ALEXANDER, NEGRO, Co. B, 24th Regiment, Texas Cavalry

NELSON, NEGRO/Barrett Family Branches


© Karen McCann Hett  All Rights Reserved 2003-2014

Nelson, Negro, was one of the members of Company B, Twenty-fourth Regiment, Texas Cavalry, who was captured by Union soldiers at Ft. Hindman in the Battle of Arkansas Post on January 11, 1863.

Nelson was present at the ill-fated battle.

Union Iron Clads Steaming toward Ft. Hindman

He was taken, along with the rest of the Confederate soldiers, to the federal prison at Camp Butler, Illinois. The winter was severe and we know that several of the prisoners froze to death on board the river steamer before reaching Camp Butler.

There were six Negroes from Company B who were listed on the prison muster roll. We know nothing about Nelson, other than that he was most likely a body servant who had gone into service with his master. He could have been owned by his cavalry master, or hired. We don’t even know whether “Nelson” was his given name or surname, but it is the only name he gave the Union soldiers.

Nelson had probably served the company as a cook, a wagon master, a builder, or he may have done any number of other jobs.

The one muster roll card in Nelson’s file at the National Archives tells us only one thing, and that is that Nelson was “liberated” by his Union captors.

Nelson, Co. B 24th Texas Cavalry, Appears on a Roll of Prisoners of War received at Camp Butler, Ill., Jan. 31, 1863. Roll dated not dated, Remarks, Negro, Liberated.

We do not know whether Nelson stayed in the North and made an attempt to live a life of freedom, or whether he returned home to his family in Texas. We do know that he would have had a hard time surviving in the frozen North without assistance, because the captives were not allowed to take coats or blankets with them when they were loaded onto the ships.

It is possible Nelson was from Grimes County, where there were several black men by the name of Nelson enumerated in the 1870 census. One family was surnamed Nelson: Richard Nelson was age fifty and had two sons, Moses and Samuel, who would have been old enough to go to war with a master. There were also Nelson Bates, age forty, Nelson Jones, age fifty-six, and Nelson Stoneham, age forty-eight.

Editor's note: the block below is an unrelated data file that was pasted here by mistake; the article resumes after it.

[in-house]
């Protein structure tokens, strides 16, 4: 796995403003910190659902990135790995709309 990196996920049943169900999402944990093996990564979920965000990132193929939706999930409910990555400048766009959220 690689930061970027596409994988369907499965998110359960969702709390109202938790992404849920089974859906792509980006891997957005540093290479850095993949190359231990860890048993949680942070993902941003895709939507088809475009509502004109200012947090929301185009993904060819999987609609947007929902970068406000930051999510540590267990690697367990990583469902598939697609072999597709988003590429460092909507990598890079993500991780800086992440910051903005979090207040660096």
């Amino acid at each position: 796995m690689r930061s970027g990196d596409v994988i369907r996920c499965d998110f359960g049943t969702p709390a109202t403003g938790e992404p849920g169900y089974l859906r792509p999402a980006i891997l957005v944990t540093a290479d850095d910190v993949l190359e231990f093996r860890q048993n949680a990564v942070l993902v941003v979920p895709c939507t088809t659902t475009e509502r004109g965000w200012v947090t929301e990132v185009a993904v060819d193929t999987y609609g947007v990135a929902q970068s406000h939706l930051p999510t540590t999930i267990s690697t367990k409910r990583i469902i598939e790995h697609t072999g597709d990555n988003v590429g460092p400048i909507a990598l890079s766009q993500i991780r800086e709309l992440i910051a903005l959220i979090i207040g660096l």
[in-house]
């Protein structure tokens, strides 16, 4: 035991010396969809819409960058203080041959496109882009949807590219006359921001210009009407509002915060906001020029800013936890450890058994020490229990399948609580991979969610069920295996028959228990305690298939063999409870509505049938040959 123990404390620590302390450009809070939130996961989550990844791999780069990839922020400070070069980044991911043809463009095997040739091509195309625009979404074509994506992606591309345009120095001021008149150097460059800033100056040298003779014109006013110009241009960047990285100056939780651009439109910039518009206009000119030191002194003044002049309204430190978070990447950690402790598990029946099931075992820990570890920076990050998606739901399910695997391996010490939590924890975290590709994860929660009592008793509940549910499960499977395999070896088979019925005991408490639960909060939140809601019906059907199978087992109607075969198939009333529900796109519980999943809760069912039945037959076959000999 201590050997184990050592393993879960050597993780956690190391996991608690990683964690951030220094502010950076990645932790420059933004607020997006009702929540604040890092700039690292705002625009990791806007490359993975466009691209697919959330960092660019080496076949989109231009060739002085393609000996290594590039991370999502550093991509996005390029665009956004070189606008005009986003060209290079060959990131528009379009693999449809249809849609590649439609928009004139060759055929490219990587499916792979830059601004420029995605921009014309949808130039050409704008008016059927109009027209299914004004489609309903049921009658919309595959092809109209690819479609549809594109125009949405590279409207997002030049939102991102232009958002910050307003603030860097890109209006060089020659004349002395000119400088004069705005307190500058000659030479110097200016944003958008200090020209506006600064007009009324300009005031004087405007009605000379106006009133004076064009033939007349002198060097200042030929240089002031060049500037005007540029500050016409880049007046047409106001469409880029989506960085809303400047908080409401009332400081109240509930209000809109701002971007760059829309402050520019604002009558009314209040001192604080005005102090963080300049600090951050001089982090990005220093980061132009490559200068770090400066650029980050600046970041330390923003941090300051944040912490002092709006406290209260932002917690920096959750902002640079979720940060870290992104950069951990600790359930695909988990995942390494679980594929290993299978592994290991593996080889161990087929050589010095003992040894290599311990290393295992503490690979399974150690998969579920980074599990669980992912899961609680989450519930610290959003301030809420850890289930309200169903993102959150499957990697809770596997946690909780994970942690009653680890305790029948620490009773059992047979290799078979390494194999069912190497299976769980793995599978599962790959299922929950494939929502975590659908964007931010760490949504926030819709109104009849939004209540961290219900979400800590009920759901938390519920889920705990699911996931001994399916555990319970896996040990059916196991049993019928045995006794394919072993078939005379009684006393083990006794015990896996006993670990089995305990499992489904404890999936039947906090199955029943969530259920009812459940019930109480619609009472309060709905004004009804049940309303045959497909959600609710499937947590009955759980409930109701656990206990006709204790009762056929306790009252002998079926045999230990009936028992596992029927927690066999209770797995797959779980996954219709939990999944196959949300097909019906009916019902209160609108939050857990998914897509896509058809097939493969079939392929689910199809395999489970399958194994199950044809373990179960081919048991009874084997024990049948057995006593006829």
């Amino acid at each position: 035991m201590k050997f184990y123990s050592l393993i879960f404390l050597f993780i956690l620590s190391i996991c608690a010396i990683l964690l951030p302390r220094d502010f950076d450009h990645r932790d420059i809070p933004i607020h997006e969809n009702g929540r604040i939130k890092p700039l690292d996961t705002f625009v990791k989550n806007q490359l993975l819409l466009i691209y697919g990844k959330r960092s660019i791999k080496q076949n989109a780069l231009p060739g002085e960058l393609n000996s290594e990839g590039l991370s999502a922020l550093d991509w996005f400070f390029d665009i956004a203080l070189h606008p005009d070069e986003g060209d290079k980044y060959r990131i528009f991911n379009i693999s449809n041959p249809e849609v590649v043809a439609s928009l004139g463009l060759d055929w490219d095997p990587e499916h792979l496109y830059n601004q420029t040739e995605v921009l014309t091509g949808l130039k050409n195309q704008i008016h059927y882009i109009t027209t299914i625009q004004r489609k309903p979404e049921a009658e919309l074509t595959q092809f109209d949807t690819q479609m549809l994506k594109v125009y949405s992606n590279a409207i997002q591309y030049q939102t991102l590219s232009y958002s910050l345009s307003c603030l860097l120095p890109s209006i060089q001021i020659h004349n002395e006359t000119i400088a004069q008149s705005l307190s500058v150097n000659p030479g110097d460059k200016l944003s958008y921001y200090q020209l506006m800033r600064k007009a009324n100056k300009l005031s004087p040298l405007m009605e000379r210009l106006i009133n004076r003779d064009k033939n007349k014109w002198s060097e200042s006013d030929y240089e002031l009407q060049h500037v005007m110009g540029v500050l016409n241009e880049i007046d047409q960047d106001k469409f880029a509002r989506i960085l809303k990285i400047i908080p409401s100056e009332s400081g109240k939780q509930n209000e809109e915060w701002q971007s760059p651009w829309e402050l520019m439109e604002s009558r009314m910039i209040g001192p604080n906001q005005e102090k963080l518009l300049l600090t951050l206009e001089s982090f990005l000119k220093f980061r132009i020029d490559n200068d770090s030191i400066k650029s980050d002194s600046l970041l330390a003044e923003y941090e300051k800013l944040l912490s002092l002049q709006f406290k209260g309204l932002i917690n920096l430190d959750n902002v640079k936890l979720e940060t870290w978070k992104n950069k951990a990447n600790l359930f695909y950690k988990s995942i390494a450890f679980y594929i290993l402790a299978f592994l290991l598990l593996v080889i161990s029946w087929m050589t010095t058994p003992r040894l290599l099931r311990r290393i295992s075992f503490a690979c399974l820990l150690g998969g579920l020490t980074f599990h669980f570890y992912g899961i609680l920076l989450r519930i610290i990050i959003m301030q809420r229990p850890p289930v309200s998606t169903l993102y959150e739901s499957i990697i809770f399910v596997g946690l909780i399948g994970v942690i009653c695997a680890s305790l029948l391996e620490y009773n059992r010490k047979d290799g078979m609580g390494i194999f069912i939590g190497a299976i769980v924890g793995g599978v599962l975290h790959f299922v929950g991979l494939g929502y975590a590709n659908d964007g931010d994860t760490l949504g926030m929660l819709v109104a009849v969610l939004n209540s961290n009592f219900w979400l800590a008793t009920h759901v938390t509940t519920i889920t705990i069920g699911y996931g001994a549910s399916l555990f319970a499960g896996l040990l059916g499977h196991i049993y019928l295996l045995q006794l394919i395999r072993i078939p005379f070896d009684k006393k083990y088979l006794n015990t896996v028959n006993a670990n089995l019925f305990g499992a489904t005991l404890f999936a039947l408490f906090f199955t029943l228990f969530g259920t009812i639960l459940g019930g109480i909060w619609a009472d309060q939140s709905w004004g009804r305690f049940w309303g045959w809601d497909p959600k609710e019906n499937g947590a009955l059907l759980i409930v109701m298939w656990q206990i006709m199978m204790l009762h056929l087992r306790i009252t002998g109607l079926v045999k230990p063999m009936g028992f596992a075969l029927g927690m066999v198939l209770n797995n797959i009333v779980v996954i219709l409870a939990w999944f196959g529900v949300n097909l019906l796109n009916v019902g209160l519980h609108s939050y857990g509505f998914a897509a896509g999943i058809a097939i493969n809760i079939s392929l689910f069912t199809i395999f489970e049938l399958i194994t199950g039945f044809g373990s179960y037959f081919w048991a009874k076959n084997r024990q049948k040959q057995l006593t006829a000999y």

It is my hope that our Nelson’s descendants will see this account of his Civil War experiences and e-mail us the full story of his life.

For a view of a Compiled Service Record card that would be similar to Nelson’s, see the biography on Negro Alexander.

The information on Nelson was compiled from his Compiled Service Record, on file at the National Archives and viewed on microfilm at the Confederate Records Research Center at Hillsboro; and the 1870 census of Grimes County, Texas.

For further information and records of all Confederate soldiers of Montgomery County, Texas, as well as histories of the regiments they served in, see Montgomery County, Texas, CSA by Frank M. Johnson. The book may be purchased by visiting Frank's website at or by contacting Frank at [email protected]

Read the history of Company B at History of Co. B 24th Texas Cavalry

© Karen McCann Hett  All Rights Reserved 2003-2014
Content Used with Permission on © Barrett Branches

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Karen McCann Hett

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Counter June 20, 2007